As week by week the day is getting shorter and it becomes dark outside much earlier I think most of us spend more time at home these days. It also gets colder, the first snow of this winter might fall any moment and Christmas is right behind the corner I though this may be a good opportunity for a chemistry lesson about one of these “warming” ingredients that we “love” in our winter perfumes.
The full name of this compound is (3aR,5aS,9aS,9bR)-3a,6,6,9a-tetramethyl-2,4,5,5a,7,8,9,9b-octahydro-1H-benzo[e]benzofuran but to average perfume user it is known as ambroxan. It’s an aromachemical of molecular weight of 236,39 grams, formulae C16H28O. It belongs to the class of tetranorlabdane oxide and is valued in perfumery.
Ambergris or a grey amber is one of the most expensive raw materials that can be used by perfumers. It is extremely rare as it is obtained from cachalot (sperm whales.) cachalot are currently on the IUNC Red List of Endangered Species and they’re classified as “vulnerable” which means that their species might soon be endangered if their survival and reproduction are threatened. It’s their digestive system (which can be as long as 300 meters) where ambergris is produced. There were times when poachers killed sperm whales and were selling the grey amber.
The boulder of ambergris forms in a cachalot stomach as a result of irritating the delicate intestinal lining of sperm whales. It mostly happens because of squid beaks, this species loves eating squids. The mass is growing bigger, moves farther the digestive system, finally it becomes the indigestible solid that blocks the rectum. As a response the organism increases water absorption in the intestines, eventually the mass of squid beaks turns into a rock.
As the Cachalot continues its life, the rock grows bigger and bigger. Sometimes a whale is able to expel ambergris from its body but sometimes it becomes impossible, the boulder completely blocks the excretory system. It has fatal results, a whale dies. Its monstrous body will become food for sharks and other organisms. At some point the stone of grey amber will be released into the sea. Because its density is smaller than of water, it floats on the waves, and this can happen for decades. At first it’s a solid, viscous matter of grey to black color that has a marine and fecal odor. During its journey before landing on some beach it ages and gains earthy and sweet aroma.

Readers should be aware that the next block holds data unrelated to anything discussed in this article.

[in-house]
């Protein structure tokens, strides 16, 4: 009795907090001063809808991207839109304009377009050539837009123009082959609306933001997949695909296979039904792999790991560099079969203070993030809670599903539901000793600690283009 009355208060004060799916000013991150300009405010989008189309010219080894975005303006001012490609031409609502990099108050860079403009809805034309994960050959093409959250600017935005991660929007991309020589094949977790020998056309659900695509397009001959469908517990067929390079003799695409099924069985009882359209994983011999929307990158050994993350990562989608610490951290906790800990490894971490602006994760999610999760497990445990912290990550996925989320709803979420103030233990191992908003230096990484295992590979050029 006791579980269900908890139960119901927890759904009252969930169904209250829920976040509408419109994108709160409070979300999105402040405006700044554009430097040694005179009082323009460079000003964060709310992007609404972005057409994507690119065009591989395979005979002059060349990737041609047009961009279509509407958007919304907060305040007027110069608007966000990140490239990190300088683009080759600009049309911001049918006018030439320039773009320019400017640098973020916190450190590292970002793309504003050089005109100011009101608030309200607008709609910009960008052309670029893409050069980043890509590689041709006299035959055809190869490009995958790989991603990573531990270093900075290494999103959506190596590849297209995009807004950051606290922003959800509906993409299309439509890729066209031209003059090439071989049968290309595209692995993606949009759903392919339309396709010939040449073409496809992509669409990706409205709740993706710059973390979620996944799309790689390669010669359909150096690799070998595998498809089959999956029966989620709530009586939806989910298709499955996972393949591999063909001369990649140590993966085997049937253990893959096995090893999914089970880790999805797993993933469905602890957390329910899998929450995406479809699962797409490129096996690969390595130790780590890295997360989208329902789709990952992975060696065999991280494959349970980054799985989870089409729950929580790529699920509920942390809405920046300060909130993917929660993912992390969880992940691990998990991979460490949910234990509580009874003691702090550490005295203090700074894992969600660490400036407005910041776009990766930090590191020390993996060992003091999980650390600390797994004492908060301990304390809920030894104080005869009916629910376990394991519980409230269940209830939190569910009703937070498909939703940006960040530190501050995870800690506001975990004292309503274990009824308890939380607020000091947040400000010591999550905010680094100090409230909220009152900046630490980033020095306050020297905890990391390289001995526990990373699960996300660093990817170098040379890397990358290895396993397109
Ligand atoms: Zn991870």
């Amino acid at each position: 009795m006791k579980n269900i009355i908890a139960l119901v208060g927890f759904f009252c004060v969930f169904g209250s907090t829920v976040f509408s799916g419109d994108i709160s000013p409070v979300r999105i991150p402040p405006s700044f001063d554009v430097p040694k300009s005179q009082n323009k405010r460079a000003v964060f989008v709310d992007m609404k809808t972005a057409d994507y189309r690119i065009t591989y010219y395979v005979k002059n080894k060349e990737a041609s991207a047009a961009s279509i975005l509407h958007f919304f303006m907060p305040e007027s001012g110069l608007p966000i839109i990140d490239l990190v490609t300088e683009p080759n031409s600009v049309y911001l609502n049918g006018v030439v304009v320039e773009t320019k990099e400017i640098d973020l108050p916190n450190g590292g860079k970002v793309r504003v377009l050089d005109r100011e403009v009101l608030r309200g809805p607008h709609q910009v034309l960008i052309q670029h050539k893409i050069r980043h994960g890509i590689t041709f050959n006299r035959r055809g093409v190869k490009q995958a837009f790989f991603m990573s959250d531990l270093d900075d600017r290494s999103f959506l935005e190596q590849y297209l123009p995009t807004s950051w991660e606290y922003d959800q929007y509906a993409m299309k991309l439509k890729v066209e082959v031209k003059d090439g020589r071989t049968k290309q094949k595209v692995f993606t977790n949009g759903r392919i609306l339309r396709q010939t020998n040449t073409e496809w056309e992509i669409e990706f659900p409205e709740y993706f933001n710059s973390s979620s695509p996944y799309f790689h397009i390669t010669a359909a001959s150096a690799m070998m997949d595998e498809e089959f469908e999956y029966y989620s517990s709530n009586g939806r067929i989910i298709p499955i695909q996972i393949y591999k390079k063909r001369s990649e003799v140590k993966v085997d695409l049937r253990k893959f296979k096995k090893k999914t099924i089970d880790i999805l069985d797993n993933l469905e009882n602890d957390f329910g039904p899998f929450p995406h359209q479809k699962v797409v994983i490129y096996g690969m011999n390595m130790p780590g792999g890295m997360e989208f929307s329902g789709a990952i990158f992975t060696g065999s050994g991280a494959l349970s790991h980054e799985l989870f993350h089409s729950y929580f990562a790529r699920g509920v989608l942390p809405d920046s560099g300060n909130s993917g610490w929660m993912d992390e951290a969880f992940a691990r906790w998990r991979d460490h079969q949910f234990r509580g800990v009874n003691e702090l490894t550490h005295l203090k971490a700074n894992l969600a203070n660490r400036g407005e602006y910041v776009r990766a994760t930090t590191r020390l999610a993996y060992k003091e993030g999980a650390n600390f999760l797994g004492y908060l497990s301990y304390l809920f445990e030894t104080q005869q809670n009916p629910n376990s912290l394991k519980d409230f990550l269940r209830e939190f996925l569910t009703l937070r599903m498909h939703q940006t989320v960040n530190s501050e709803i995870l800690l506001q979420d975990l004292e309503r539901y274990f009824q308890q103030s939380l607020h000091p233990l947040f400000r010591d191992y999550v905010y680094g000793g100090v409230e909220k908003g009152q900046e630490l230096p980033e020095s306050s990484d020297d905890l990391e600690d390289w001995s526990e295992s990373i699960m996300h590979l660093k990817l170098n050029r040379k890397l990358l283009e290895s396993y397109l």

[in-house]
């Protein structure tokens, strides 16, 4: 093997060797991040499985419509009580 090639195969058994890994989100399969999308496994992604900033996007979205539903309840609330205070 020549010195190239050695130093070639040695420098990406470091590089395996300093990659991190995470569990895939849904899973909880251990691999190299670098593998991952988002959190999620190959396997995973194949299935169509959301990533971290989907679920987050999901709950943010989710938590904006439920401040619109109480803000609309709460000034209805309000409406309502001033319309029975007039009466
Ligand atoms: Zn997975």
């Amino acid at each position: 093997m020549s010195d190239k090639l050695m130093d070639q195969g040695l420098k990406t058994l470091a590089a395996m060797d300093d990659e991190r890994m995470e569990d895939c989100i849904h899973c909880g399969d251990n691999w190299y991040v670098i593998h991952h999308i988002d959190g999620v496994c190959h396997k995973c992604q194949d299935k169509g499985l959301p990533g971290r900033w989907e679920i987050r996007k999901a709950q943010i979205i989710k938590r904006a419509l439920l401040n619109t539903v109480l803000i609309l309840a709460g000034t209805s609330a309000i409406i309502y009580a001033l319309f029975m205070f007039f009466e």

Ambroxan doesn’t occur in natural ambergris. The main ingredient of this material – ambrein can be separated from the grey amber stones by heating them with alcohol and then allowing the solution to cool down. White crystals of ambrein crystallize. The interesting thing is that ambrein is almost odorless. However by a process of oxidation it can break in two, forming molecules of ambrox and ambrinol. These two possess intensive aroma and are main odour component of ambre gris.
Due to sperm whales being a vulnerable species and due to the cost of obtaining this rare perfume material, modern perfumery found a way how to introduce a smell of ambergris into perfume without affecting cachalot population. The chemical equivalent, ambroxan was developed. It’s structure is identical with ambrox derived from ambrein. Nowadays there are many methods to synthesise ambroxan, they’re described in chemical publications.
To mention just a few there are ways starting with compounds such as (-)-drimenol, labdanolic acid, (-)-sclareol. Synthetic ambroxan is used in perfumes to add them a fragrance of musk and it also plays a role of a fixative (it makes a fragrance last longer.) Ambroxan was first obtained via a synthesis pathway in 1950. Ambroxan is a trade name for Henkel, Quest uses it as Amberlyn and Firmenich as Ambrox. Nowadays it’s hard to find a perfume without the addition of this synthetic aroma molecule. There are even a couple of brand which somehow started specializing in using in their perfume creations.
Here’s a list of couple of perfumes containing ambroxan:
- Juliette Has a Gun: Oil Fiction, Anyway, Not a Perfume*
- Escentric Molecules: Escentric 02, Molecule 02*
- Le Labo: Baie Rose 26, Another 13
- Frederic Malle: French Lover, Geranium pour Monsieur
- D&G: Light Blue
For more fascinating information about ambergris read this article.
* – means that a perfume is pure ambroxan in alcohol. Is it still perfume?